Tuesday, March 10, 2009

A New Direction

A note about Braeden, for his birthday. He turns 4 this week, and is a once in a lifetime kind of kid. I don't know where to start except to say that he is exquisitely smart, shy and anxious. It is hard for me to describe what it is like to raise him... He's the kid that won't answer when spoken to, won't join the game, doesn't want to eat the cookie that was offered and doesn't smile at silliness. He is misunderstood, even by those close to him. Doctors, dentists and photographers freak him out. His preschool teacher asked me if he might be autistic (he's not) and said he was a slow processer (definitely not). He is afraid of stepping on slugs in the rain, trash on the sidewalk and poop on the grass. He is easily tuckered out. He watches Nova, and Bill Nye the science guy. Clowns are his nemesis. He is an extremely picky eater, and would survive on only milk, yogurt and cheese if I would allow it. He likes knock-knock jokes and is crazy about dinosaurs and fossils. He's been planning his birthday party for 3 months and wants a dead-meat cake and a T-Rex cake.
We have been working with a counselor for a few months because he is so anxious. She is lovely and assures us that he is a wonderfully wired, carefully created mystery who will become an amazing grown up. She says it's like Einstein... beautiful and strange and misunderstood. So we work on creating a safe world and on teaching those around him how to see him for who he is, and be patient with space, time and expectations so that he can be himself comfortably. We let him build nests (literally!) all over the house, cuddle in and soothe himself with his blankets and safe corners of the world.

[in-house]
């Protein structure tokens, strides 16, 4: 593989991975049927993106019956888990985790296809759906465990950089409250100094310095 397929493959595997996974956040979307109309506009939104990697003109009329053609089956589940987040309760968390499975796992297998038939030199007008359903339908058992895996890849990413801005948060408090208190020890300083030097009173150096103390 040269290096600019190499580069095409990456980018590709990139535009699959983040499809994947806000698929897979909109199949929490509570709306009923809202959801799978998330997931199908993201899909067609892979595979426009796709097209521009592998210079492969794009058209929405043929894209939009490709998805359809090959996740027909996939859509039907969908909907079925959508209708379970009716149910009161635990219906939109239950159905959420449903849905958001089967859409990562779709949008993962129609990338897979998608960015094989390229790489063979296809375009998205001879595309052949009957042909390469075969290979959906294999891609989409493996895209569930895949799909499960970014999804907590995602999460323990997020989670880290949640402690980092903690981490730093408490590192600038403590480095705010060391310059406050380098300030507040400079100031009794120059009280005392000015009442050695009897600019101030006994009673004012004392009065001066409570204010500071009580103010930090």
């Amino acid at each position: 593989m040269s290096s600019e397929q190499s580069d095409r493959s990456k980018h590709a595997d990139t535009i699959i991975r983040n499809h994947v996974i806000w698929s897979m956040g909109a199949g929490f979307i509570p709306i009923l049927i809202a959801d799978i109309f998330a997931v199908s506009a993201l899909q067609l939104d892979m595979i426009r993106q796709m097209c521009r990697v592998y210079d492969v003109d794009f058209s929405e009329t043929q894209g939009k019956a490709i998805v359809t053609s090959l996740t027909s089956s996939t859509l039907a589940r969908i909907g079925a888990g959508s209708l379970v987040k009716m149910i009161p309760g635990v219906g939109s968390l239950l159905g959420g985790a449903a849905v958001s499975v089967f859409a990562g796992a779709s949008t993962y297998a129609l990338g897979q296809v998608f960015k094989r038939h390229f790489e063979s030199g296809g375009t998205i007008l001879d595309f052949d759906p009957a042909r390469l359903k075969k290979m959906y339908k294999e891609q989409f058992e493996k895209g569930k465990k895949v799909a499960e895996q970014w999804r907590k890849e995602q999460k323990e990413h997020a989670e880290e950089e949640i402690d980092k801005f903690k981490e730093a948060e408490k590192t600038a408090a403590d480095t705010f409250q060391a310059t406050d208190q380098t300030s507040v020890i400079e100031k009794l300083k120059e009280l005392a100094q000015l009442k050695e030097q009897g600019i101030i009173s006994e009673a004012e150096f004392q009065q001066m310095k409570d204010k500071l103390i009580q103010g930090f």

He is especially good at finding and exploiting grey areas of the rules. He is an excellent negotiater, and can often craft an argument that will get him out of trouble. His memory always surprises me, but hasn't yet taught me to be careful of what I say to him!
Right now, he is full of separation anxiety. His world doesn't seem safe and he wants mommy to help him out. He wants to be cared for and carried. He creeps into my bed at 5 in the morning because all night in bed has given him too much space and aloneness. His tummy keeps him up all night before a school day, and sometimes makes it hard for him to eat.
Between the fears and the pain is my sweet and smart little boy, just being himself. David sees his shyness, and right away recognizes the pain of a shy childhood. I am still trying to remember that he is just small and shy and smart enough to know that so many things are out of his control.

1 comment:

Kim Gasper said...

It's really too bad you don't scrapbook. You're so good at what the hardest part is for me...telling the story. I love your smart, shy, and anxious kid!